Wednesday is Spaghetti Day!

One of my favorite days of the week is Wednesday— not because it declares itself halfway through the workweek and opens the gateway to Friday, but because at Ale Mary’s in Fells Point, you can get a delicious plate of spaghetti and meatballs for $7. And don’t forget the delicious triangles of crusty garlic bread, slathered in butter, perched atop the mound of pasta. In fact, it’s such a giant bowl of spaghetti, I can usually only eat half. Accompanied by cheap wine specials like the $3 house wine, you can’t go wrong at this awesome spot on Wednesday nights.

Ale Mary’s in itself is a fun place to stop by, decorated with religious decor and featuring creative menu item names such as the Thankful Turkey Sandwich or The Crabby Nun. Don’t forget to get a plate of loaded tots for a complete heart attack feast. Topped with three different kinds of cheeses, crispy bacon and ranch on the side, this tasty meal completes the Wednesday festivities.

We Believe in Freedom from Opinions

I’m sure by now you have heard of the controversial debate regarding Chick-Fil-A, and their lack of support for gay rights, single Moms, and unmarried women. There are a lot of opinions out there, and judgements, and that’s what this post is about.

I have seen many friends on Facebook applauding the Mayor of Boston and his letter written to Chick-Fil-A (I was inclined to think it was a fake, but it’s irrelevant as people took it for truth and hailed it as forward thinking), and now there are more Mayors stating they won’t support Chick-fil-A entering their cities. While I certainly don’t agree with Chick-Fil-A’s point of view in their lack of support for gay rights and other issues, trying to ban a business from any city in the U.S. because one doesn’t agree with their views is just plain wrong.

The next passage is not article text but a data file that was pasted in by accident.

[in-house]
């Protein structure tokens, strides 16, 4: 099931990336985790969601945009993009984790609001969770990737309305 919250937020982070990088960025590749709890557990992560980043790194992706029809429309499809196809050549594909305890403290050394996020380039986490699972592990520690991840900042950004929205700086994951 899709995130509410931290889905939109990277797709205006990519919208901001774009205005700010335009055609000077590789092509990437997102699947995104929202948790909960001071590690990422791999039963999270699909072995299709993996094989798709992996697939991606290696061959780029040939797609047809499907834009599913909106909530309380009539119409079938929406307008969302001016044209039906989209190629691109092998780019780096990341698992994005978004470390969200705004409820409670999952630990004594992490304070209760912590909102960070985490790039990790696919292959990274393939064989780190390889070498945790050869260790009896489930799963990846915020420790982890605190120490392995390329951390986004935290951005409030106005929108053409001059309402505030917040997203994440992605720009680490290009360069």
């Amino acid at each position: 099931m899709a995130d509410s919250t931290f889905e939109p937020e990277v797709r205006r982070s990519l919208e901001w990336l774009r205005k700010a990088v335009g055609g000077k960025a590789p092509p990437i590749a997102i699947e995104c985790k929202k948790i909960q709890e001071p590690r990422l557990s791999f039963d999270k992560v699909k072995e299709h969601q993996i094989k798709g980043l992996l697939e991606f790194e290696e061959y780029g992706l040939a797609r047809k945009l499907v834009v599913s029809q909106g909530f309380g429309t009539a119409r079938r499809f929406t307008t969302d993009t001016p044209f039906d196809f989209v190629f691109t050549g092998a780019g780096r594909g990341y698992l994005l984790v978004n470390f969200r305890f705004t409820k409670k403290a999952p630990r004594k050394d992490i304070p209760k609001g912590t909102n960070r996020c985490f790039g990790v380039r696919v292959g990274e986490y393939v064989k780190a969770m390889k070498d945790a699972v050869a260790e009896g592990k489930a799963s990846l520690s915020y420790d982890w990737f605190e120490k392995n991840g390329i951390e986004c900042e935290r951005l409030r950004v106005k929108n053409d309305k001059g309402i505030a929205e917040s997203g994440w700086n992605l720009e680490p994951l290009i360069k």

This is about more than personal views. This is the complete opposite of personal views. Government representatives stating a business is not welcome in any city is inappropriate. If one doesn’t agree with a business’ actions of this nature— boycott the business. Chick-Fil-A have the right to their opinion, they are a private company, just as every individual has the right to patronize, or not patronize, a place of business. If Chick-Fil-A is being discriminatory against working or single mothers, or anyone else, they will answer for it in court, under law. These statements from Mayors about Chick-Fil-A not being welcome in their cities are just as bad as the discriminatory views coming from Chick-Fil-A.

This morning, a Facebook page entitled Stop The War on Women’s Rights, made a post in regards to “The mainstream media have gotten the real Chick-Fil-A vs. gay rights story horribly wrong.” It then proceeds to make sweeping arguments such as:

“The Cult of Chick-fil-A,” a 2007 Forbes profile of Chick-Fil-A’s actual CEO, S. Truett Cathy — Dan Cathy’s father — notes the restaurant giant “has been sued at least 12 times since 1988 on charges of employment discrimination” — a fact the media has totally ignored.

Followed by comments about Chik-Fil-A donating money to hate groups across the U.S.

I’m sure any major fast food company in the U.S. has been sued far more than a dozen times since 1988 for discrimination, so in that respect, this post is misleading as well. It is ironic the topic of the post is chiding popular media for omitting facts, when this post is doing the same. Chick-Fil-A may very well have a better ratio of discriminatory cases per employee than McDonalds. Do I know for sure? No. Do I care? No— because I’m not making a Facebook post, trying to piece together select various news outlet clips to make a misleading point.

It really doesn’t matter how many times Chik-Fil-A has been sued, because the point here is not that Chik-Fil-A has a vast history of firing single Moms, or that they donate money to the KKK. The reason the U.S. is so fired up right now is because Chick-Fil-A has dared to voice an opinion on a controversial topic most companies wouldn’t dare to do in this all encompassing, ‘everything is fair’ business environment we have created in the U.S. They have voiced an opinion, taken a stance in an election year on a controversial topic, and they will be crucified for it, or hailed, depending on which side of the debate you fall.